Unsettling the Settler Within: Chapter 3

Posted on June 12, 2016. Filed under: Anti Oppressive Ed, Ed890, First Nations, Masters, Race, Unsettling the Settler |

peacemaker

Photo Credit: Bittermilk.com

Regan dives more into the “Peacemaker Myth” in chapter 3 of Unsettling the Settler Within.  She discusses how Canada is built on this faulty notion that we are peacemakers and peacekeepers, and always have been.  She uses example after example to prove that this is not the case. She explains how a lot of people tend to compare the colonization in Canada to colonization in the USA, and how they think Canada’s is less violent because of treaty making.  She proves them wrong by showing how government officials and policy makers like Alexander Morris, Duncan Campbell Scott, and David Laird used policy to impart cultural and societal violence towards Canada’s Indigenous people. She even reveals how the Royal Canadian Mounted Police managed to secure a peacemaker reputation from Canada’s early days. “For the most part, the celebatory legend persists. A nation of peacemakers emerged from this popular literature, particularly the valorization of the North West Mounted Police in poetry and pulp fiction produced from the 1880’s to the 1940’s” (Regan, 2010, p. 103).

I was shocked when Regan reminded me of the popular series that played on television in the early 2000’s called Canada: A People’s History. I completely remember watching these shows on CBC. She quotes some astounding lines from an episode titled, “Pioneers Head West: Can Ottawa Settle the Frontier Without Bloodshed?”

“Canada’s answer to the western dilemma; bring peace and order to the West before the settlers arrive. This was established through the NWMP who developed good relations with the natives and encouraged them to negotiate with the Canadian government. During the 1870’s, the natives signed a series of treaties, which transferred land to the Canadian government and transferred Plains Indians onto reserves… by 1880, the frontier had peace and order and was ready for white settlement” (Regan, 2010, p. 104).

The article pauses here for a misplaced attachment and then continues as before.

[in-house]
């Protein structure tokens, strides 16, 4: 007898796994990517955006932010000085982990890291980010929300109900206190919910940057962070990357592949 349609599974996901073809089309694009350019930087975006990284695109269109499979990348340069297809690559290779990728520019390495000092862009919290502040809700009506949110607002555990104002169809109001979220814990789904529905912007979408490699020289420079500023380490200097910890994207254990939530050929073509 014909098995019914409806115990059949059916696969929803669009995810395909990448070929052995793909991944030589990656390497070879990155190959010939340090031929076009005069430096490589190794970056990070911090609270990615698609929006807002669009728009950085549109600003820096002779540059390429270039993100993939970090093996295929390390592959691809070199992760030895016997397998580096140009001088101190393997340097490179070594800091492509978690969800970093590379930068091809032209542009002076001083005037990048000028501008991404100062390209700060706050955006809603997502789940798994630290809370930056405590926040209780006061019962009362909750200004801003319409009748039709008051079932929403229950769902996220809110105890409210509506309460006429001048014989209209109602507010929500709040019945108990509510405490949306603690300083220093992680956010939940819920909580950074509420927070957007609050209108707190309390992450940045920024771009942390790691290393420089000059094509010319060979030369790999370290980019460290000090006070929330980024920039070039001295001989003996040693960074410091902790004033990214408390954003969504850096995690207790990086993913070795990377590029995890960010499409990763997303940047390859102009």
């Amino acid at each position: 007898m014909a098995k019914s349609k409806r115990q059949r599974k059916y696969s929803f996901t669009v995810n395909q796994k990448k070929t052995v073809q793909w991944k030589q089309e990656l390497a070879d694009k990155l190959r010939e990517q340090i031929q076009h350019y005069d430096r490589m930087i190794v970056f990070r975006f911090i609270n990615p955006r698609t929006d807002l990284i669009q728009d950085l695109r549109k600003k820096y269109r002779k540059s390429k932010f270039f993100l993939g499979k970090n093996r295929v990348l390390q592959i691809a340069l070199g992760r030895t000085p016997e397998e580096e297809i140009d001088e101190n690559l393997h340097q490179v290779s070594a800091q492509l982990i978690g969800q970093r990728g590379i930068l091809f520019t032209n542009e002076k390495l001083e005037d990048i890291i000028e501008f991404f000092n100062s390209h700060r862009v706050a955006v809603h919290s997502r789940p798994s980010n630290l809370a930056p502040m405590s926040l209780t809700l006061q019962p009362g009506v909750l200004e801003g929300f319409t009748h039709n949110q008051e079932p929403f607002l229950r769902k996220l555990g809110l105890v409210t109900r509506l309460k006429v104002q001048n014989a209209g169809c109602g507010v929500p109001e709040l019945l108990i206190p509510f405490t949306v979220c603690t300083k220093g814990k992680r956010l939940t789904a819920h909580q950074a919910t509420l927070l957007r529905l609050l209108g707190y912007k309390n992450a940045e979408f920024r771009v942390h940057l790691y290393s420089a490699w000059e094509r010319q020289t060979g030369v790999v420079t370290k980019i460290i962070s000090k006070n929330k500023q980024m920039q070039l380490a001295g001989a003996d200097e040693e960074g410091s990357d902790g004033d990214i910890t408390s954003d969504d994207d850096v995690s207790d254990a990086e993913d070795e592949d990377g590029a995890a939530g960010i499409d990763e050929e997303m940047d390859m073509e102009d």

canada a peoples history

Photo Credit: CBC

Regan describes how time and time again, Canada has built up this peacekeeper myth until it has become Canada’s truth. It perpetuates the idea that there were these ‘Great White Man’ heroes who must overcome enormous obstacles to fulfill their national dream” (Regan, 2010, p. 105). These popular myths and their idolized heroes are explaining and justifying the actions of Canada’s past and present. I can definitely see how these myths become the inherent foundation of our country, and how after a while, no one even questions this identity, but rather simply believes it all to be true.

3416188691_0c23a6f5d0_z

“Mountie” Photo Credit: Sean via Flickr

When looking at how this concept will be reflected in my Treaty 4 Reconciliation re-telling project, I have decided that I would like to emphasize the fact that First Nations people deeply valued the ceremonial customs and spiritual practices around treaty making.  They were entering into these treaties with an understanding of human connection, and they desired to establish trust and respect with the Queen’s representatives. On the other hand, the treaty negotiators spoke a language of peace while offering lies.

“They gave chiefs the treaty pen to touch and thus signal their acceptance, these representatives of the settler government needed no weapons except their false words. Indigenous diplomats who had brought their own diplomatic principles and ceremonial practices to the negotiations had no way of knowing that peacemaking as they understood it had been perverted into an act of symbolic violence” (Regan, 2010, p. 101-102).

treaty medal

“Treaty Medal” Photo Credit: Indigenous and Northern Affairs Canada

I have tried looking for video clips of a re-enactment of the signing of Treaty 4, and I haven’t found any good ones.  I am worried about how big this project is getting as I would really like some videos to be a part of my project. If I must, I am going to try and get some filmmakers help in re-creating parts of this re-telling, although I also understand that as I move forward, I want to be extremely sensitive to video taping and re-creating the ceremonial and spiritual practices of First Nation’s culture. I will be looking for guidance from my First Nation’s elders and allies in this way.

That said, if anyone reading this knows of anyone who is in the film industry who would like to help me create some short video clips, I would be happy to get in touch with them!

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[…] Settlement history” that I grew up learning. From this point on, I am acknowledging that Canada is not a peacemaking country, and it never has […]


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